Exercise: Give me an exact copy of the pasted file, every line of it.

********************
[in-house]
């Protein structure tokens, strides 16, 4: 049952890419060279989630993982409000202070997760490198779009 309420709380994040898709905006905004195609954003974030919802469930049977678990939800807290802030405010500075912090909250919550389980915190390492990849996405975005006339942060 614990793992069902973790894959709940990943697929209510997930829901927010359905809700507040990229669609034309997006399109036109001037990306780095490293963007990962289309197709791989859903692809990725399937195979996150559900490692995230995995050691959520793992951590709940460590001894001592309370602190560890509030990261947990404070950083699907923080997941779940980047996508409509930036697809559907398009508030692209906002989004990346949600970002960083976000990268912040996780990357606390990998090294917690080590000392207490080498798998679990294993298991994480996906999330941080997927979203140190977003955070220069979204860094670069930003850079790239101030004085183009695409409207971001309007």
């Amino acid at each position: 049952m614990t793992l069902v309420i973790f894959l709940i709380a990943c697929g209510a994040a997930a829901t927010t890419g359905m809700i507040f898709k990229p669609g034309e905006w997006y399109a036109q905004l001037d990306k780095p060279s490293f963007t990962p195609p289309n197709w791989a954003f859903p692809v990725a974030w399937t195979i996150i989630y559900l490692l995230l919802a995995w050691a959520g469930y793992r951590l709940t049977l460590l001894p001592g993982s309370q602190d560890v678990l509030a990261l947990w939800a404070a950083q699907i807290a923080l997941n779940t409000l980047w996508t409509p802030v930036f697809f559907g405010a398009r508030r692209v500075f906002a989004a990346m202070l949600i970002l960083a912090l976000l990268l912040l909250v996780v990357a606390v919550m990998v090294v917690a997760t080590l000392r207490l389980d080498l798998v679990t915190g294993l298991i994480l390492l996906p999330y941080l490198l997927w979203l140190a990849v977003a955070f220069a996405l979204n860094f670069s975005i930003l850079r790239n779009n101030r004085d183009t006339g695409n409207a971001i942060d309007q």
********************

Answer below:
[in-house]
């Protein structure tokens, strides 16, 4: 049952890419060279989630993982409000202070997760490198779009 309420709380994040898709905006905004195609954003974030919802469930049977678990939800807290802030405010500075912090909250919550389980915190390492990849996405975005006339942060 614990793992069902973790894959709940990943697929209510997930829901927010359905809700507040990229669609034309997006399109036109001037990306780095490293963007990962289309197709791989859903692809990725399937195979996150559900490692995230995995050691959520793992951590709940460590001894001592309370602190560890509030990261947990404070950083699907923080997941779940980047996508409509930036697809559907398009508030692209906002989004990346949600970002960083976000990268912040996780990357606390990998090294917690080590000392207490080498798998679990294993298991994480996906999330941080997927979203140190977003955070220069979204860094670069930003850079790239101030004085183009695409409207971001309007």
């Amino acid at each position: 049952m614990t793992l069902v309420i973790f894959l709940i709380a990943c697929g209510a994040a997930a829901t927010t890419g359905m809700i507040f898709k990229p669609g034309e905006w997006y399109a036109q905004l001037d990306k780095p060279s490293f963007t990962p195609p289309n197709w791989a954003f859903p692809v990725a974030w399937t195979i996150i989630y559900l490692l995230l919802a995995w050691a959520g469930y793992r951590l709940t049977l460590l001894p001592g993982s309370q602190d560890v678990l509030a990261l947990w939800a404070a950083q699907i807290a923080l997941n779940t409000l980047w996508t409509p802030v930036f697809f559907g405010a398009r508030r692209v500075f906002a989004a990346m202070l949600i970002l960083a912090l976000l990268l912040l909250v996780v990357a606390v919550m990998v090294v917690a997760t080590l000392r207490l389980d080498l798998v679990t915190g294993l298991i994480l390492l996906p999330y941080l490198l997927w979203l140190a990849v977003a955070f220069a996405l979204n860094f670069s975005i930003l850079r790239n779009n101030r004085d183009t006339g695409n409207a971001i942060d309007q």